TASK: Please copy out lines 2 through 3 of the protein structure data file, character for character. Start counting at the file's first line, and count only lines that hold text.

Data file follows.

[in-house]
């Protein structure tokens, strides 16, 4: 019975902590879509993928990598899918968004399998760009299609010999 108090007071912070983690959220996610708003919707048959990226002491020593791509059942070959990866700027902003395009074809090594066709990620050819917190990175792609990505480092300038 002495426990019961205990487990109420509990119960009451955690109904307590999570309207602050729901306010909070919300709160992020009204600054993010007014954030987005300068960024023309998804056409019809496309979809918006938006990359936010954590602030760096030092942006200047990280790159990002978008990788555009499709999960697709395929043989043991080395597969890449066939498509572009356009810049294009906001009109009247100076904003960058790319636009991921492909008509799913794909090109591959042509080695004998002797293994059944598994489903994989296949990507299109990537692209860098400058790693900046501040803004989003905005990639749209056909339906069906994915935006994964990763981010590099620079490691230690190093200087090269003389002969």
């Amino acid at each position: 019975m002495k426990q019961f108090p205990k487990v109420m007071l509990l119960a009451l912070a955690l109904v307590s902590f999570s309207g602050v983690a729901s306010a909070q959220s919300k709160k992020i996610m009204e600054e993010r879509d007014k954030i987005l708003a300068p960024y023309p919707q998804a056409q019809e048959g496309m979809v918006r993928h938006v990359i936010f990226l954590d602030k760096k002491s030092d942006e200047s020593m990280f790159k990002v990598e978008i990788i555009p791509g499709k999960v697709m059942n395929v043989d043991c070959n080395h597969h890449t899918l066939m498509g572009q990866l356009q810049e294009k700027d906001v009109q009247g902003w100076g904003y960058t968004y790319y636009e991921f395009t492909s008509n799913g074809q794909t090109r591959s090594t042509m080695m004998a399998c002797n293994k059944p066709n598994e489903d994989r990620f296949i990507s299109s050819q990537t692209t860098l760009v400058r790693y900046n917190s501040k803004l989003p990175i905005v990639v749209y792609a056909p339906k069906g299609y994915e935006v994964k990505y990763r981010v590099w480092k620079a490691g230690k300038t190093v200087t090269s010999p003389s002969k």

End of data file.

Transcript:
């Protein structure tokens, strides 16, 4: 019975902590879509993928990598899918968004399998760009299609010999 108090007071912070983690959220996610708003919707048959990226002491020593791509059942070959990866700027902003395009074809090594066709990620050819917190990175792609990505480092300038 002495426990019961205990487990109420509990119960009451955690109904307590999570309207602050729901306010909070919300709160992020009204600054993010007014954030987005300068960024023309998804056409019809496309979809918006938006990359936010954590602030760096030092942006200047990280790159990002978008990788555009499709999960697709395929043989043991080395597969890449066939498509572009356009810049294009906001009109009247100076904003960058790319636009991921492909008509799913794909090109591959042509080695004998002797293994059944598994489903994989296949990507299109990537692209860098400058790693900046501040803004989003905005990639749209056909339906069906994915935006994964990763981010590099620079490691230690190093200087090269003389002969």
């Amino acid at each position: 019975m002495k426990q019961f108090p205990k487990v109420m007071l509990l119960a009451l912070a955690l109904v307590s902590f999570s309207g602050v983690a729901s306010a909070q959220s919300k709160k992020i996610m009204e600054e993010r879509d007014k954030i987005l708003a300068p960024y023309p919707q998804a056409q019809e048959g496309m979809v918006r993928h938006v990359i936010f990226l954590d602030k760096k002491s030092d942006e200047s020593m990280f790159k990002v990598e978008i990788i555009p791509g499709k999960v697709m059942n395929v043989d043991c070959n080395h597969h890449t899918l066939m498509g572009q990866l356009q810049e294009k700027d906001v009109q009247g902003w100076g904003y960058t968004y790319y636009e991921f395009t492909s008509n799913g074809q794909t090109r591959s090594t042509m080695m004998a399998c002797n293994k059944p066709n598994e489903d994989r990620f296949i990507s299109s050819q990537t692209t860098l760009v400058r790693y900046n917190s501040k803004l989003p990175i905005v990639v749209y792609a056909p339906k069906g299609y994915e935006v994964k990505y990763r981010v590099w480092k620079a490691g230690k300038t190093v200087t090269s010999p003389s002969k």